The dynamic that you have with your team when you are smaller, is much different when you are larger. And you can, in many ways get by with different personalities when you’re smaller that may not necessarily work as a company grows. So, when they’re less connected the kind of autonomy to be able go out and execute positively becomes harder. So, it’s interesting. The community…I think the biggest thing is the overall communication with the team changes. You know, how I have to talk to a team has changed over time. The things that I need to talk about with the team have changed over time. It’s an interesting dynamic to kind of get used to over the years. I’ve had to change over many years as well as a part of that process.
Eric: Got it. Okay. You alluded to communication. How do you guys communicate internally on AWeber?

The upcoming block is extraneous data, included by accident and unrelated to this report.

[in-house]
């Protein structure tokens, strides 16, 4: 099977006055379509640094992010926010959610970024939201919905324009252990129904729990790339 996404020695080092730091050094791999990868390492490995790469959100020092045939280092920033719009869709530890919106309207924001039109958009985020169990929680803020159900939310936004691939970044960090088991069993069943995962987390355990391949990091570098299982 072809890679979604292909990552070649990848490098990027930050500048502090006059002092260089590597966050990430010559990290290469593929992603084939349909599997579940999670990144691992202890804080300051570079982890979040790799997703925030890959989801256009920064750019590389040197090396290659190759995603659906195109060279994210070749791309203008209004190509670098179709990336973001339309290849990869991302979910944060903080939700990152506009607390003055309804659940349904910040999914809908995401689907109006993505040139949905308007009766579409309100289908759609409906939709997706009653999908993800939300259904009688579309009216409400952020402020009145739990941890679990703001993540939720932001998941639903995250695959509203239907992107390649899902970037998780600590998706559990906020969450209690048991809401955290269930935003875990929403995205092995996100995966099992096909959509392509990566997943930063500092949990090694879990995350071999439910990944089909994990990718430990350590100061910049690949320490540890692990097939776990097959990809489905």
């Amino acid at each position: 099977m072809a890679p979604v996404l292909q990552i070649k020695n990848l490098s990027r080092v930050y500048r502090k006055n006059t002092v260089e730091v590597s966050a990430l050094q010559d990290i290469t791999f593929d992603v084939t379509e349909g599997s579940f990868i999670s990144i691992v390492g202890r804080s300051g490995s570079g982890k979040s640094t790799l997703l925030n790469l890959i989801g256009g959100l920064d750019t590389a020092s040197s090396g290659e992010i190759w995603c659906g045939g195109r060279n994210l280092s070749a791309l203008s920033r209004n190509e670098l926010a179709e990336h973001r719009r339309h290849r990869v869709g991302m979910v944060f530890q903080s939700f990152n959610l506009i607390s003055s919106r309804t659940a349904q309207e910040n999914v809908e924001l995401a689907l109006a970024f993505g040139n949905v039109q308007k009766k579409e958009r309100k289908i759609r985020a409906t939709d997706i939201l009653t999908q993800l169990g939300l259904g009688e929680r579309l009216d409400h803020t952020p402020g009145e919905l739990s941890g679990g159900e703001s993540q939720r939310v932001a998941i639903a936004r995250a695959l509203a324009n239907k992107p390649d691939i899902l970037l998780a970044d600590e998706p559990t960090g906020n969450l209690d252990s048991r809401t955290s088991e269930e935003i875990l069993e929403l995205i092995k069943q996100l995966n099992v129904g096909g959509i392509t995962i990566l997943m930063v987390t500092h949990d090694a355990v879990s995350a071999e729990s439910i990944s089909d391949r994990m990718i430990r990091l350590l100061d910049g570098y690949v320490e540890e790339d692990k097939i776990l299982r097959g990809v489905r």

Tom: Well, we don’t have an email newsletter. We have our own internal newsletter. We have internal Jabber, instant messaging chats, we use email extensively. We’re all in the same office. There’s only a handful of us that are off site. More than anything it’s just talk to one another. You know we have a very open office layout here. All of our desks…We’re two floors. Our CS team is downstairs with some of our other administrative areas and then our engineering and marketing team and design teams and so forth are on the second floor. And all of our second floor desks are on wheels. And the specific purpose around that is, “Hey, if I’m working with you today, I’m going to wheel my desk over to work with you for today, or this week, or however long that particular project goes.” So, you’re all in close proximity and it’s interesting when you kind of have the different disciplines; designers, URL specialists, front end coder, back end coder, and then maybe an operations for like system infra structural oriented things; you get all of those desks together and guys together…the problems are going to, hopefully, work themselves out faster because they have that proximity to be able to say, “Hey, you know, can you check out this code I just wrote? Is this cool? Is this going to work with the things you are working on?”